Student Dissatisfaction with the Weekender Rises

Towards the end of each school week, the Weekender, an infographic of student activities occurring over the upcoming weekend, is sent to every student’s email. Once eliciting excitement, complaints regarding the Weekender’s lackluster activities have mounted since the beginning of Spring Term.

Adaora Mbanefo ’24 expressed her dissatisfaction with the quantity and quality of the events offered. According to Mbanefo, however, boredom is not the only issue that comes with an uneventful Weekender. Not only does the lack of engaging events deprive students of a break from schoolwork, she believes it can also lead some to seek entertainment through substance use.

“I am really disappointed with the lack of activities and the lack of diversity within the activities. Because at a boarding school, we’re here all the time and we need something to entertain us. But when there’s nothing to do, we very much have to be immersed in our work, and not having that ability to take a break from [work]. I feel like it’s a little bit harrowing… Our substance abuse problem, a lot of that I feel like is fueled by the lack of anything else to do. People are like, ‘Well, if there’s no fun for me, I’ll make my own fun,’” said Mbanefo.

Christopher Capano, Director of Student Activities, communicates regularly with students on campus about ideas for future Weekender events, including student leaders such as Blue Key Heads. Capano also contacts the Student Activities Directories of other schools in the area to exchange ideas. The Student Activities (STACT) board is another source of inspiration; however, Capano noted STACT’s recent inactivity.

“We’re trying to get the STACT board back, with Covid-19 it kind of petered out… The STACT board has been kind of on hiatus recently, they’ve been too busy with their own stuff, so it’s mostly been me and [Stephanie Cormier, Student Program Coordinator] putting [the Weekender] together. But generally, we try to meet with them early in the week [and] ask for ideas. Sometimes we [go through] a catalog of all the events we’ve done in the past,” said Capano.

Sharing Mbanefo’s disappointment, Alex Giarnese ’25 conveyed the need for more engaging and interactive activities. He indicated a particular interest in dances.

“Recently, I have thought that the Weekender has been a little empty… There’s been a few things here and there, like there’s a trivia night tonight and a Just Dance Party, but there’s been nothing super engaging for teenagers. In the past few weeks, I haven’t been to any Weekender events… I think a lot of the dances are super engaging like the Latin Arts Dance and the Black Arts Dance… Things that we can participate in, have fun, [and] actually engage and interact with,” said Giarnese.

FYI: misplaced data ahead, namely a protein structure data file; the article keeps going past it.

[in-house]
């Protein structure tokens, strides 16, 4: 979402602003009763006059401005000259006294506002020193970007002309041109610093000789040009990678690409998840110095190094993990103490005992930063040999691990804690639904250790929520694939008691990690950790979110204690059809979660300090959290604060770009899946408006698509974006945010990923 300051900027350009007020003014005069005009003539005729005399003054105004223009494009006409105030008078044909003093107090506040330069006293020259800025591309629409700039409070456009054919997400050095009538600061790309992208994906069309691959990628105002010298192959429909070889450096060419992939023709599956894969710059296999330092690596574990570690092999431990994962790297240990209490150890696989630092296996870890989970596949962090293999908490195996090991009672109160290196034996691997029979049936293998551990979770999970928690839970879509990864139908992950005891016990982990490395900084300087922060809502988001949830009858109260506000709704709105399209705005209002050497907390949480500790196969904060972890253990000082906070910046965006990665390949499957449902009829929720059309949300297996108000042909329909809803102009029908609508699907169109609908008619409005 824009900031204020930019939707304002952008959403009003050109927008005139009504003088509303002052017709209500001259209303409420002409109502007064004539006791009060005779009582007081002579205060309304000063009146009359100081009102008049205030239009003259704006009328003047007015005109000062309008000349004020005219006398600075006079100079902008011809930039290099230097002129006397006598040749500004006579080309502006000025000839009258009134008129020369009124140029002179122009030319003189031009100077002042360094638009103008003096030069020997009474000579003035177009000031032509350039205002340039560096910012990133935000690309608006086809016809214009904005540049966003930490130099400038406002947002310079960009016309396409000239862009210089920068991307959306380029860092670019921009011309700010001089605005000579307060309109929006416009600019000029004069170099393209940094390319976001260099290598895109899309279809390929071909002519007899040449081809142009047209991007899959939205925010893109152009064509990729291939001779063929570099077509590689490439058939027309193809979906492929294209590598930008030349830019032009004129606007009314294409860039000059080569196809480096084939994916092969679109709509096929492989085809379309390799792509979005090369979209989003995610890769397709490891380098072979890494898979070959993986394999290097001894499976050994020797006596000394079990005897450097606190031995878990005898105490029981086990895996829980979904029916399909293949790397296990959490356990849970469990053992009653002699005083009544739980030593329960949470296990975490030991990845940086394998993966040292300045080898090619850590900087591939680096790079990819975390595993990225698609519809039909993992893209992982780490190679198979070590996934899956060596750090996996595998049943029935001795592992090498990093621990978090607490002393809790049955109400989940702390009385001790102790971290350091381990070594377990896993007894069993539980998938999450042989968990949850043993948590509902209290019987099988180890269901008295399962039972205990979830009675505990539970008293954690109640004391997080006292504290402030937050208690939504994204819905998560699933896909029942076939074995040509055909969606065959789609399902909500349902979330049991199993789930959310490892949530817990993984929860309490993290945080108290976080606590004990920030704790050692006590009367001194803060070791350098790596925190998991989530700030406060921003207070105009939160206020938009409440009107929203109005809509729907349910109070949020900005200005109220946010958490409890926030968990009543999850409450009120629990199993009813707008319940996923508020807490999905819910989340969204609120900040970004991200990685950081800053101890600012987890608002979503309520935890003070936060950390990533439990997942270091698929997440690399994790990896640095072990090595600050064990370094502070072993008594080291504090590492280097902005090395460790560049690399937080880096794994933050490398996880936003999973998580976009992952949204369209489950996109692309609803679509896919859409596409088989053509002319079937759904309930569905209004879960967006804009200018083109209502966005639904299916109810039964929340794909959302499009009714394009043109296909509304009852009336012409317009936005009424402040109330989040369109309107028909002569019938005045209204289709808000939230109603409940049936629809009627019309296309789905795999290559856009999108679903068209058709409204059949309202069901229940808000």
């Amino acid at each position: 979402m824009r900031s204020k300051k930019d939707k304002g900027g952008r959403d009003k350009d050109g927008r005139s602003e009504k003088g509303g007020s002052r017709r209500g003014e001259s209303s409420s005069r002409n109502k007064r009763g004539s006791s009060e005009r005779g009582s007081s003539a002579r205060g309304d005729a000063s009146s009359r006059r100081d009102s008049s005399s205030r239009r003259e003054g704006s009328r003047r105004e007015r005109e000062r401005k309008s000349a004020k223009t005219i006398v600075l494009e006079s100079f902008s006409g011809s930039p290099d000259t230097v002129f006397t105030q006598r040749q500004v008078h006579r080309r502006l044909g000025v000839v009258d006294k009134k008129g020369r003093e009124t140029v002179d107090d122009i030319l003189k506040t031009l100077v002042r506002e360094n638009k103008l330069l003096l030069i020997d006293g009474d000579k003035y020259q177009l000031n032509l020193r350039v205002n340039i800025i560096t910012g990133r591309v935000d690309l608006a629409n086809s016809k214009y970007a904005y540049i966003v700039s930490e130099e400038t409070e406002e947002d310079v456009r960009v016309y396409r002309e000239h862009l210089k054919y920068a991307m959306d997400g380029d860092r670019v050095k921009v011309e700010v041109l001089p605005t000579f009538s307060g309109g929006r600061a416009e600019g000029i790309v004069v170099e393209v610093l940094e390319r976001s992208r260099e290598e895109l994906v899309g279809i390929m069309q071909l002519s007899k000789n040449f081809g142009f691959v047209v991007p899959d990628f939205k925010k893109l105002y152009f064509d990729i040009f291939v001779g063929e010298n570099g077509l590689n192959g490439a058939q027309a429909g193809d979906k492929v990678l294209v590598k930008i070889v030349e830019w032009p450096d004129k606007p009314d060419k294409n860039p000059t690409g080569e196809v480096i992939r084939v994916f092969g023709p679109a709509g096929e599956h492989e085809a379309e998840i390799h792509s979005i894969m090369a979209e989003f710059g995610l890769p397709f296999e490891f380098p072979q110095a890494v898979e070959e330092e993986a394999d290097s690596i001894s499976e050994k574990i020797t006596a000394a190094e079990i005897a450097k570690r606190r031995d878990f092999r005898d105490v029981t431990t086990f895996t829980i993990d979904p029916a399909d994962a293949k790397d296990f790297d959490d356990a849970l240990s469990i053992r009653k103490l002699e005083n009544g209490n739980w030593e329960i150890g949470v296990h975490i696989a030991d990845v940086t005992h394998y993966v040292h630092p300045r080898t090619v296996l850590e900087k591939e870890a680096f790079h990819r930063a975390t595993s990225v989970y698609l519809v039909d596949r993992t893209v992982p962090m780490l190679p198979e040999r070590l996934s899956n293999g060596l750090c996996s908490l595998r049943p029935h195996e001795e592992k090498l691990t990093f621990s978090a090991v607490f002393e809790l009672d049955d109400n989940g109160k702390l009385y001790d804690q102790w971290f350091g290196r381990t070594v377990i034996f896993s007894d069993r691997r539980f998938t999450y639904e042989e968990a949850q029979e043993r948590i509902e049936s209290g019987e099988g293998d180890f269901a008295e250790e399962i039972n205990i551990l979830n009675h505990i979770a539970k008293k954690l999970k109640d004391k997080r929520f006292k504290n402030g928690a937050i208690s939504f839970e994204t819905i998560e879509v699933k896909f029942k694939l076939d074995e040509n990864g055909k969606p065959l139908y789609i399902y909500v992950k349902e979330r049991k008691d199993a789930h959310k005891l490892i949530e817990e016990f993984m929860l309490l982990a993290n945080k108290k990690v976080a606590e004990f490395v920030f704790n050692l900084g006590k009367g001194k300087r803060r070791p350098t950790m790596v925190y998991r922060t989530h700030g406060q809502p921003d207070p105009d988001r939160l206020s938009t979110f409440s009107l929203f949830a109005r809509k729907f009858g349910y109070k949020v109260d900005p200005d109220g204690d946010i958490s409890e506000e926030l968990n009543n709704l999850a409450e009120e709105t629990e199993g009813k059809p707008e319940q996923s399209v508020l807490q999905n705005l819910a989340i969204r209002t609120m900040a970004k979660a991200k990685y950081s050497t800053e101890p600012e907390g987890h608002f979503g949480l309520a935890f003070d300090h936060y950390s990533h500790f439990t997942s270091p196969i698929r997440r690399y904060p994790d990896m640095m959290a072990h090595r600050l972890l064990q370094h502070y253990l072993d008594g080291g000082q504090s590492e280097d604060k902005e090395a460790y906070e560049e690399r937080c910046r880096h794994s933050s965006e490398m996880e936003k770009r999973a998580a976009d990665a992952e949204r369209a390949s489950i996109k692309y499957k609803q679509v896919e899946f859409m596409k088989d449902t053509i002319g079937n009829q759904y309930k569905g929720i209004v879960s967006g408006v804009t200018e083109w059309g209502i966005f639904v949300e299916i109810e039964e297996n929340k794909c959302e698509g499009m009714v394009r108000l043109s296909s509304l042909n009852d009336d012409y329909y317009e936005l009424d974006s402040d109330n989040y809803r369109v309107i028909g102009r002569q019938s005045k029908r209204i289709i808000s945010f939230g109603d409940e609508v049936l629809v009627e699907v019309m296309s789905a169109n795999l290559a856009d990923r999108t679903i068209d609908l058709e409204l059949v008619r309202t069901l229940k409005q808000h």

While Michelle Yao ’23 understands the challenges and constraints the Weekender team contends with, she agreed that the Weekender’s recent offerings have been less interesting. She proposed that they re-evaluate past events and take advantage of the seasonal conditions.

“I want to give [the Weekender] the benefit of the doubt right now and say that there are less [events] because it’s the beginning of the term… I understand, there’s definitely budget constraints to everything…but try to interact more with the student body and reassess what has worked in the past and what people want right now. Because I think there’s lots of things to do [in] Spring Term, especially with spring having nicer weather. If we play off these aspects, I think [these events] will be a lot more effective,” said Yao.

Emphasizing the importance of student feedback in improving the Weekender, Capano encourages students to reach out to him with ideas and suggestions. In doing so, he strives to fulfill the Weekender’s goal of providing the student body with relaxation and fun.

“We know that y’all are super busy and you work really hard in class and in sports and a million other things you do on campus, so we’re just trying to find some fun things to do on the weekend, give you a break, have some fun, and put a smile on your face,” said Capano.

Capano continued, “I think we can always be better, absolutely… I don’t take it personally, but if you don’t tell me [what isn’t working], I don’t know… Part of my job is knowing that I am not a teenager…so I’d love to hear from people about what they think is fun, and we’ll do our best. So right in [Paresky] Commons, every day at lunch, just stop by, knock on the door, the door is always open, and throw an idea at me. You don’t have to stay for an hour, you can stay for ten seconds. And we’ll look into it.”